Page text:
Freedom to exclude

    MPs on the education select committee are right to highlight
    concern over the schooling of looked-after children. It remains a
    disgrace that 47 per cent of these young people leave school
    without a single GCSE to their name (compared with about 11 per
    cent in the general population).

    And it’s hard to see how the new freedoms for schools set out in
    the government’s five-year education plan are going to do anything
    to help this already disadvantaged group. With local education
    authorities stripped of so many of their powers, who is going to
    make sure that schools are inclusive when they are able to operate
    their own admissions policy?

    Without legislative backing, existing voluntary guidance urging
    schools to treat vulnerable children equally and work with other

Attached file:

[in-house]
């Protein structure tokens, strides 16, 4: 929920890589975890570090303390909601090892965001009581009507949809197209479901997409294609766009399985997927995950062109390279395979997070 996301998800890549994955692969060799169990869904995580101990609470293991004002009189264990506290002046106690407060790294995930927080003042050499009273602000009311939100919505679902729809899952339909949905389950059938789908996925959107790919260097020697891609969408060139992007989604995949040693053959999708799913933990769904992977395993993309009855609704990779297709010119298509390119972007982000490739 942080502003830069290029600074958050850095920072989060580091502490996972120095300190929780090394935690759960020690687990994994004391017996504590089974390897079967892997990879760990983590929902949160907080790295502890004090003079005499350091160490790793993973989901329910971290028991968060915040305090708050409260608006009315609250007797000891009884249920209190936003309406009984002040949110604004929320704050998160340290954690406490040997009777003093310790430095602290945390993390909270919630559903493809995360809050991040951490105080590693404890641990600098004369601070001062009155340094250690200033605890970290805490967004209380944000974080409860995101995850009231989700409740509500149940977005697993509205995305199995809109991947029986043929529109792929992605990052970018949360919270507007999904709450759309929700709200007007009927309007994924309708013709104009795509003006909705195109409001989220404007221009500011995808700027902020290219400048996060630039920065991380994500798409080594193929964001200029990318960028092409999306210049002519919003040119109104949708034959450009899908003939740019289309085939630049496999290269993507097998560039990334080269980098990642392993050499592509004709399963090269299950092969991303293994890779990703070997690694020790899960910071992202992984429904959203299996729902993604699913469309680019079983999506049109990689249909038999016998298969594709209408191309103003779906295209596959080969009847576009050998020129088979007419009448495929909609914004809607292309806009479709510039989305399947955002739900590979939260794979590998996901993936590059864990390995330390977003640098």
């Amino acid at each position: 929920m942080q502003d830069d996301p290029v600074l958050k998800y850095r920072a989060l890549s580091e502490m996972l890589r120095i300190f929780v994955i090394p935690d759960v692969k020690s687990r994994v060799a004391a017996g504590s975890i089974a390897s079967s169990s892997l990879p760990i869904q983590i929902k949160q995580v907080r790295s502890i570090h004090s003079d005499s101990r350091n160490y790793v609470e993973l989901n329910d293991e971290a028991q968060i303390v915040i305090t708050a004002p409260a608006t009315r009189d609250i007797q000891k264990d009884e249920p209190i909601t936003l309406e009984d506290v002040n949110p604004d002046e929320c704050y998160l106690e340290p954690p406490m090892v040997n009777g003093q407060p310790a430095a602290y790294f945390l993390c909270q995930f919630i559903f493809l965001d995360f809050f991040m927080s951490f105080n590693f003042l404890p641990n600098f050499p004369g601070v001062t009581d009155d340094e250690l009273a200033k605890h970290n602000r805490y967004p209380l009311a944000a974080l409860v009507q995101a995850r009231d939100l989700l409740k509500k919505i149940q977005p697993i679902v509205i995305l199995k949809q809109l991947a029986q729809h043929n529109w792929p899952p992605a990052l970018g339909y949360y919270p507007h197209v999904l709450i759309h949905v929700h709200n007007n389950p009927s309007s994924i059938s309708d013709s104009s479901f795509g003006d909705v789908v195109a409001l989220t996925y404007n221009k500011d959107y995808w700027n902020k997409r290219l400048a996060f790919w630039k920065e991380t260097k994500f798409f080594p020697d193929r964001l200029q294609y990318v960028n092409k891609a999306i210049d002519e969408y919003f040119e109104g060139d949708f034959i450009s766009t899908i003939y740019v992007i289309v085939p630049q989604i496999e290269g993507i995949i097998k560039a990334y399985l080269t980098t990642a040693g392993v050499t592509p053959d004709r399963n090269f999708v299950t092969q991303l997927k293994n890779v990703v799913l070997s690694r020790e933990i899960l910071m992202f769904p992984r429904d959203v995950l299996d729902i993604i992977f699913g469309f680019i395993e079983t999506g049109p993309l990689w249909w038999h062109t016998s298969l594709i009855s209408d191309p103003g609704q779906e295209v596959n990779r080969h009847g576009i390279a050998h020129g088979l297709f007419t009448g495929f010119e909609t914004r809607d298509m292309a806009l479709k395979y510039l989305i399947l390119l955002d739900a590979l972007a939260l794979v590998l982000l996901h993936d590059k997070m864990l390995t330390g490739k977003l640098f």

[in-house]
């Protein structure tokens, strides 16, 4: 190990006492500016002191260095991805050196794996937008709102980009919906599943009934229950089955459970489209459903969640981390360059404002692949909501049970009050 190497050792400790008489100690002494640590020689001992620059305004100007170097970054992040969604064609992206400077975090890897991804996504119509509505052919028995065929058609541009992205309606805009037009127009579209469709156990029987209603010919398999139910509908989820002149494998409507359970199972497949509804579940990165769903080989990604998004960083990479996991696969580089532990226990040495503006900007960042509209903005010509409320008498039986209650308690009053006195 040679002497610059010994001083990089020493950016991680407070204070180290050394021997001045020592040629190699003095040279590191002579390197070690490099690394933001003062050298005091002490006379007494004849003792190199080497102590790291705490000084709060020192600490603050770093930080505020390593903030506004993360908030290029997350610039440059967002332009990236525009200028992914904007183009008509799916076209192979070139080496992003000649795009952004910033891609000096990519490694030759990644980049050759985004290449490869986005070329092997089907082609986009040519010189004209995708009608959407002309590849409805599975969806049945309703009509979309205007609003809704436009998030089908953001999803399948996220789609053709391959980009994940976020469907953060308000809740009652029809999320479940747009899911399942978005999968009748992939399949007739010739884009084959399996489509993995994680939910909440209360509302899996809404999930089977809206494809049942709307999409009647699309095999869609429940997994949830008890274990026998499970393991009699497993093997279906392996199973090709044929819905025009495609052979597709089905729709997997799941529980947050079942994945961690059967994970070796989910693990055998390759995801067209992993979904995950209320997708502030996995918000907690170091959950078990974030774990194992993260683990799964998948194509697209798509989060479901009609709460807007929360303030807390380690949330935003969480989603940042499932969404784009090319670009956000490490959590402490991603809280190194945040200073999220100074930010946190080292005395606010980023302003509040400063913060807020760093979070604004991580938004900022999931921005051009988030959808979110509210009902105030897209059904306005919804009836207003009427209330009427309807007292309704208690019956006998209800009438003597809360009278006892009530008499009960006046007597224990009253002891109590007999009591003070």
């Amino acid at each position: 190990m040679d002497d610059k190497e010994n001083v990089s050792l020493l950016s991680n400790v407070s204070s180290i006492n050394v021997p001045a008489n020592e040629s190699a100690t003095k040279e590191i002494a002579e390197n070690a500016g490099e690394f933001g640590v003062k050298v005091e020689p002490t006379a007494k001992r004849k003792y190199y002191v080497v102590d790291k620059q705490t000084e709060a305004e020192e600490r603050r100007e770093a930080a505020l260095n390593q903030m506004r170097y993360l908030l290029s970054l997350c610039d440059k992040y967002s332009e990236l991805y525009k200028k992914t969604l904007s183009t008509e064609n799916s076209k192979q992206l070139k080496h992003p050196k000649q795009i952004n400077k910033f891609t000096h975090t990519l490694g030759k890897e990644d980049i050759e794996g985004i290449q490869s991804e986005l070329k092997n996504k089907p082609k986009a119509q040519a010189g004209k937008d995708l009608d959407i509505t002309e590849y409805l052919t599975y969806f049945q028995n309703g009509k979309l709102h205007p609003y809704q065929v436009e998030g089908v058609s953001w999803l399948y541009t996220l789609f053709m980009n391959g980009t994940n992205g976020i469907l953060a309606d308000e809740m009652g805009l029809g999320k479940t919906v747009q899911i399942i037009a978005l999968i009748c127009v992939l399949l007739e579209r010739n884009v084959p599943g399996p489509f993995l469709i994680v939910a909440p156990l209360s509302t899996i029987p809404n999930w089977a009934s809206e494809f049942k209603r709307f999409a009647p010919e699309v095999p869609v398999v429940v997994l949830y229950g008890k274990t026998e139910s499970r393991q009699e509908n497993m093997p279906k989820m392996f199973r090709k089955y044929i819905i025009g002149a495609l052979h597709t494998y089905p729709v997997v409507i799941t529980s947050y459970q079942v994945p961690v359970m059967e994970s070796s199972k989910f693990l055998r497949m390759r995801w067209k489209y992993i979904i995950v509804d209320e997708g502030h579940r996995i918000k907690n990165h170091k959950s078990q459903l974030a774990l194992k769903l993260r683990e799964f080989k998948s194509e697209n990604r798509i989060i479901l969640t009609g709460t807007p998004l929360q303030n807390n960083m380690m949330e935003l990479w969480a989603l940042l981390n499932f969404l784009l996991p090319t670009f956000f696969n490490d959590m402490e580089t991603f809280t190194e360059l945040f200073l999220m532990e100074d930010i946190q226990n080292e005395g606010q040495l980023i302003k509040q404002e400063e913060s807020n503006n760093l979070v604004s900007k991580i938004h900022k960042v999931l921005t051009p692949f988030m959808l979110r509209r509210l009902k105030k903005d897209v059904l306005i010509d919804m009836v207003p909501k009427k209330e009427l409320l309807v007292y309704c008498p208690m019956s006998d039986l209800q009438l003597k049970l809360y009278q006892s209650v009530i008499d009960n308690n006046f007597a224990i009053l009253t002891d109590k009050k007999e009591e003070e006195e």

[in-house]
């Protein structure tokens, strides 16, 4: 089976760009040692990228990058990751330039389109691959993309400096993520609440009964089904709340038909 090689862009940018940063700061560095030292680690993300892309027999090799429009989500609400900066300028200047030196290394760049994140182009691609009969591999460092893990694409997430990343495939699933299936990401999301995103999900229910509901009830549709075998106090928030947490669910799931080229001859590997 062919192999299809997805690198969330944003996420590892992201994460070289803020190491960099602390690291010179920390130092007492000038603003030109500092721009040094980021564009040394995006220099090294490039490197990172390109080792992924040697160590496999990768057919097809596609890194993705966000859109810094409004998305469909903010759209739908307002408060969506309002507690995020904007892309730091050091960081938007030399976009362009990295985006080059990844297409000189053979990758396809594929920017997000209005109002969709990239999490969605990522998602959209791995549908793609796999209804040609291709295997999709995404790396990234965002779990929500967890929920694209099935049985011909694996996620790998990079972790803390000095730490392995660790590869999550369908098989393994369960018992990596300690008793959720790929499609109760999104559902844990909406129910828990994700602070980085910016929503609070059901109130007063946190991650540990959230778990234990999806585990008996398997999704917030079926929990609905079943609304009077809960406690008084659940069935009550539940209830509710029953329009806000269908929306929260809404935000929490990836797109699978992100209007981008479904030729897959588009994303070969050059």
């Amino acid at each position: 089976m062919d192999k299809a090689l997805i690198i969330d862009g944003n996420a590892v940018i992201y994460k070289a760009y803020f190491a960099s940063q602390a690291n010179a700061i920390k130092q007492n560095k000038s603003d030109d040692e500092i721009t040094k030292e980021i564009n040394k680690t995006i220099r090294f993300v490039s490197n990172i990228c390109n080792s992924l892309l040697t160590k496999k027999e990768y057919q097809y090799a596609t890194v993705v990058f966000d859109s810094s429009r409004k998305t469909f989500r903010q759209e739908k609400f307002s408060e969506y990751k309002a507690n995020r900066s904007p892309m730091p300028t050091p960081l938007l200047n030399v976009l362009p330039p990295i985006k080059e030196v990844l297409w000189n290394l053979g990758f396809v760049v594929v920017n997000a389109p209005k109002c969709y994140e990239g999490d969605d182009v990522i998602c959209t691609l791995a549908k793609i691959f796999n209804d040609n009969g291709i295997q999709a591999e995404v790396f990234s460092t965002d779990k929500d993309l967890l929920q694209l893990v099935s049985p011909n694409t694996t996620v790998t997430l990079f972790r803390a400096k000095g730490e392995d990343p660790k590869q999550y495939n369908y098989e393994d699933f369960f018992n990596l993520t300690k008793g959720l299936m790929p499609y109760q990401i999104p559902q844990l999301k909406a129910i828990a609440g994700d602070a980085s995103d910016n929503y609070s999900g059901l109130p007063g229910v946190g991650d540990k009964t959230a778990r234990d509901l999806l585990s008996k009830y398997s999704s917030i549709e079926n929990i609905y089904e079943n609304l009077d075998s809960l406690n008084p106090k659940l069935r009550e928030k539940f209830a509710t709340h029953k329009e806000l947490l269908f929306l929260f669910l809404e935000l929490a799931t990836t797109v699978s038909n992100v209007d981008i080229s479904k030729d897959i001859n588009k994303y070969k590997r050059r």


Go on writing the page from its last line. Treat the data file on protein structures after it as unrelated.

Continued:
agencies to help them could fall by the wayside.

    While some schools have an excellent record when it comes to
    addressing the needs of disadvantaged pupils others have shown
    little enthusiasm for it. Extended schools or no extended schools,
    it remains open to question whether those institutions that have
    been hung up on educational attainment to the exclusion of all else
    will ever fully engage in the children’s services reforms agenda.

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